Tribal nations are finding sustainable ways to generate jobs and food security.
Dozens of tribes are investing in solar, wind, and hydro projects, building toward a more sustainable future.
These native breweries are taking back the social and economic power of storytelling.
“Wild Coast communities are using the courts to fight for the right to determine what happens in their territory and strengthening their hand in a country heavily marred by colonialism.”
In a world unraveling due to climate change, an environmental scientist looks to Indigenous stories of resilience.
“The ultimate cause of homelessness is our spiritual break with the land.”
Indigenous and Aboriginal women on Bainbridge Island had to hide their identity. Now, their adult children embrace it.
Native Hawaiian organizer Kaniela Ing on the moral path forward.
The Wiyot Tribe regained its sacred island home after decades of unrelenting prayer and relationship-building.
“It’s not just swapping out oil and gas. It’s about changing the system so that it’s sustainable for everybody.”
The authors, who are taking part in COP26 this week, discuss ways to support Indigenous communities and their allies in healing the planet and moving forward to a post-oil future.
The first Native-owned and Native-led land trust is working to empower and equip young Natives to successfully farm kelp.
Renewable energy isn’t just a green business venture; it’s a way to support tribal self-determination and economic development.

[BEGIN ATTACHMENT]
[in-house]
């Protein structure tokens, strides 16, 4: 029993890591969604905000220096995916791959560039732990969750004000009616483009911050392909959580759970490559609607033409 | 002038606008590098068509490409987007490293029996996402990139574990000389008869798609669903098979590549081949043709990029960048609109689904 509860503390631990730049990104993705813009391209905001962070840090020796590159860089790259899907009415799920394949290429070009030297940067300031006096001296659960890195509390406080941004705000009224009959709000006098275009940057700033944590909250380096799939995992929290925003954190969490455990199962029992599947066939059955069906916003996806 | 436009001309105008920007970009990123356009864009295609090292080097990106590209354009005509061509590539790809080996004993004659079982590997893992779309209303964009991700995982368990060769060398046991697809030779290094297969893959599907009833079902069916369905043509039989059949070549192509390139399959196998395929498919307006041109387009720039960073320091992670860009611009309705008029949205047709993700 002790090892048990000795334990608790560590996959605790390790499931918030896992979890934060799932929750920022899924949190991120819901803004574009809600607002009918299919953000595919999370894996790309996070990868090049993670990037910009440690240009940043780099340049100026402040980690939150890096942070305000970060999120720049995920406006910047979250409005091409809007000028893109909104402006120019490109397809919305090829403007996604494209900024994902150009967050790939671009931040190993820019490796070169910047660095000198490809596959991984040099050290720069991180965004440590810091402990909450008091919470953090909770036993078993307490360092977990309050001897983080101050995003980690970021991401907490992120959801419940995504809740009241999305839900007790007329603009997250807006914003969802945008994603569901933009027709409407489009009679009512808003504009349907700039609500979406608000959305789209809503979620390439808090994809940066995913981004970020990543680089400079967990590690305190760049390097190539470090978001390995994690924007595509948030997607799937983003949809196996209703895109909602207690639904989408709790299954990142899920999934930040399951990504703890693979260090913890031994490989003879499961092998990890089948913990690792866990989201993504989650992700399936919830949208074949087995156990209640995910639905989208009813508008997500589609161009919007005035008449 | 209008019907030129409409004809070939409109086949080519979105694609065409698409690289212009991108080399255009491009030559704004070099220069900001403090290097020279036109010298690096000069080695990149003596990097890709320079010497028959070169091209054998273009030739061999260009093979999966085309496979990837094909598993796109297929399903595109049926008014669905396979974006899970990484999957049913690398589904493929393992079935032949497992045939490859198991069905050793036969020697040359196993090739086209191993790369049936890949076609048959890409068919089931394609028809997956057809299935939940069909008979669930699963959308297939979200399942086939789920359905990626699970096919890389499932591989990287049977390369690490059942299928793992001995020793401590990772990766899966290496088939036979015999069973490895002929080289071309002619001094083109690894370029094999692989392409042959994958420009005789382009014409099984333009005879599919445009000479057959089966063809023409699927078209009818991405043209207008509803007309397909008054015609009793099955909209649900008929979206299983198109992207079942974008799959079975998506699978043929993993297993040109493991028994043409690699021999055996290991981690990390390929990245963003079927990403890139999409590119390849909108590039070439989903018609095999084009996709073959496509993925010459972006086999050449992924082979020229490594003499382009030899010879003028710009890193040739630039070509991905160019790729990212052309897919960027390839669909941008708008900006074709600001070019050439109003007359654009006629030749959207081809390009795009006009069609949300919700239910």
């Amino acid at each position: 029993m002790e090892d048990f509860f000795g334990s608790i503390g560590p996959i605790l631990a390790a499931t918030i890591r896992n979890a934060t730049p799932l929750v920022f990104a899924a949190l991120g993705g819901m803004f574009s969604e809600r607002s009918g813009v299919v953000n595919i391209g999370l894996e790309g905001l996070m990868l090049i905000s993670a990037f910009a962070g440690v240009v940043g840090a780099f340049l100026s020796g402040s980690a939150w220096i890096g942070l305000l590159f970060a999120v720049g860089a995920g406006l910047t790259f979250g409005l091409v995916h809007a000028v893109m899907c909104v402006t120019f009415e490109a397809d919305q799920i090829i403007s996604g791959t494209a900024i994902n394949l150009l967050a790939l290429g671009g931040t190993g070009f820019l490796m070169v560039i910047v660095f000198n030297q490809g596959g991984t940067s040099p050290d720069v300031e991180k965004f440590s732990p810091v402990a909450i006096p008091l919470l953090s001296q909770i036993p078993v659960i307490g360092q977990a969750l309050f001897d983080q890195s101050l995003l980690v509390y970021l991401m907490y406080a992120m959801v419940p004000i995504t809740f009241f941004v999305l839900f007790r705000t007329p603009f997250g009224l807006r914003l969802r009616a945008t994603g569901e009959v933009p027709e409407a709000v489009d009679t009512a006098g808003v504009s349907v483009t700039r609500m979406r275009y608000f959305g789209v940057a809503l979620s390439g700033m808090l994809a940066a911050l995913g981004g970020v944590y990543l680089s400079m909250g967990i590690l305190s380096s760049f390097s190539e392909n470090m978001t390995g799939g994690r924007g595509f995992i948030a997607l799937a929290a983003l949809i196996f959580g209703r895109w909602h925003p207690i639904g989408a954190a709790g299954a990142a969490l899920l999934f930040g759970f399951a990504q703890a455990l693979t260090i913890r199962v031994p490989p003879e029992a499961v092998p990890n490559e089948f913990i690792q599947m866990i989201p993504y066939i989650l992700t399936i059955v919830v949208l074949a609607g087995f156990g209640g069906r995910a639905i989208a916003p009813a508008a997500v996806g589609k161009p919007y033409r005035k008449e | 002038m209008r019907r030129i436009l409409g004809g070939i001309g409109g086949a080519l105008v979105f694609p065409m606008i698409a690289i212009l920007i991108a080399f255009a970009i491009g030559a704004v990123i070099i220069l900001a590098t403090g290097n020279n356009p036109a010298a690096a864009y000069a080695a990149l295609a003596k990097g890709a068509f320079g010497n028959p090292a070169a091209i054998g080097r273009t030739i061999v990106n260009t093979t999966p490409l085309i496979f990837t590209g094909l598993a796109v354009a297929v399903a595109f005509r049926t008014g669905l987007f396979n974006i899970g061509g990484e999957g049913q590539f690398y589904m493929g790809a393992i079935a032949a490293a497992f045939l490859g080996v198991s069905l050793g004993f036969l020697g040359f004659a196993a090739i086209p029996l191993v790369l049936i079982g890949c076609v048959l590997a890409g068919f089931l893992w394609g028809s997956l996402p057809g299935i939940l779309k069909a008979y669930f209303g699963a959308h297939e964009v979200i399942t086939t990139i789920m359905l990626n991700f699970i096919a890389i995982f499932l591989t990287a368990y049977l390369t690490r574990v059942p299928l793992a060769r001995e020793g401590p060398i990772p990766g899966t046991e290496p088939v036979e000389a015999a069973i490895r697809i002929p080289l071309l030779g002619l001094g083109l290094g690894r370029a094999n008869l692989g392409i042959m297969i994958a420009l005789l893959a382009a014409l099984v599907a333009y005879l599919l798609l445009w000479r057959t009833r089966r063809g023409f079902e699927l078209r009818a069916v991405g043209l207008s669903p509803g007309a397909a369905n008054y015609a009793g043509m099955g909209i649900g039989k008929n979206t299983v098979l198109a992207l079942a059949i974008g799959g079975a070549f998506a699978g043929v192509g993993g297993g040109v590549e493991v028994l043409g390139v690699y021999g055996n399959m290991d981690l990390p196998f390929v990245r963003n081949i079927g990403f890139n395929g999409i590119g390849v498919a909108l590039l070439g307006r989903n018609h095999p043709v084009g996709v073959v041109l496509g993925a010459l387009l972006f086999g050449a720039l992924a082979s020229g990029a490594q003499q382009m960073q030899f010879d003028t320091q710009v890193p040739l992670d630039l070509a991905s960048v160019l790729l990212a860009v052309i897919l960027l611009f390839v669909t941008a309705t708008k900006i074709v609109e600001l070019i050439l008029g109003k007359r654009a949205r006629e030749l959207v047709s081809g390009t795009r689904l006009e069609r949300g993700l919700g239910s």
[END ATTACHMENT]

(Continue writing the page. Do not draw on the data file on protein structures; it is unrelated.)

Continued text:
“If it’s extractive in nature, you are absolutely unwelcome.”
“I want our kids to dare, to imagine, and want the best.”
The Sámi people of Northern Sweden oppose geoengineering as a solution to climate change because they say it follows the same logic that produced the climate crisis in the first place.
Engaging residents opens the opportunity for them to thrive despite the ever-increasing climate emergency.
The Hawaiian movement for self-determination was forever changed by the fierce and unapologetic leadership of the late Haunani-Kay Trask. This loving obituary written by one of Trask’s mentees explores her powerful legacy.
“A nation isn’t defeated until the hearts of the women are on the ground.”
“The treaties are not just a concern for Indigenous people. They were entered into by the U.S. government, and as citizens, we have a responsibility to ensure our government honors that law.”
When the Elwha River dams fell, it was the culmination of many decades of successful partnerships to support the Lower Elwha Klallam Tribe in righting historic wrongs.
After being hit hard at the beginning of the pandemic, the Arizona-based tribe has slowed the spread of the disease and helped curb death rates.
Indigenous activists see Deb Haaland’s leadership as an opportunity to re-imagine justice and safety in the U.S.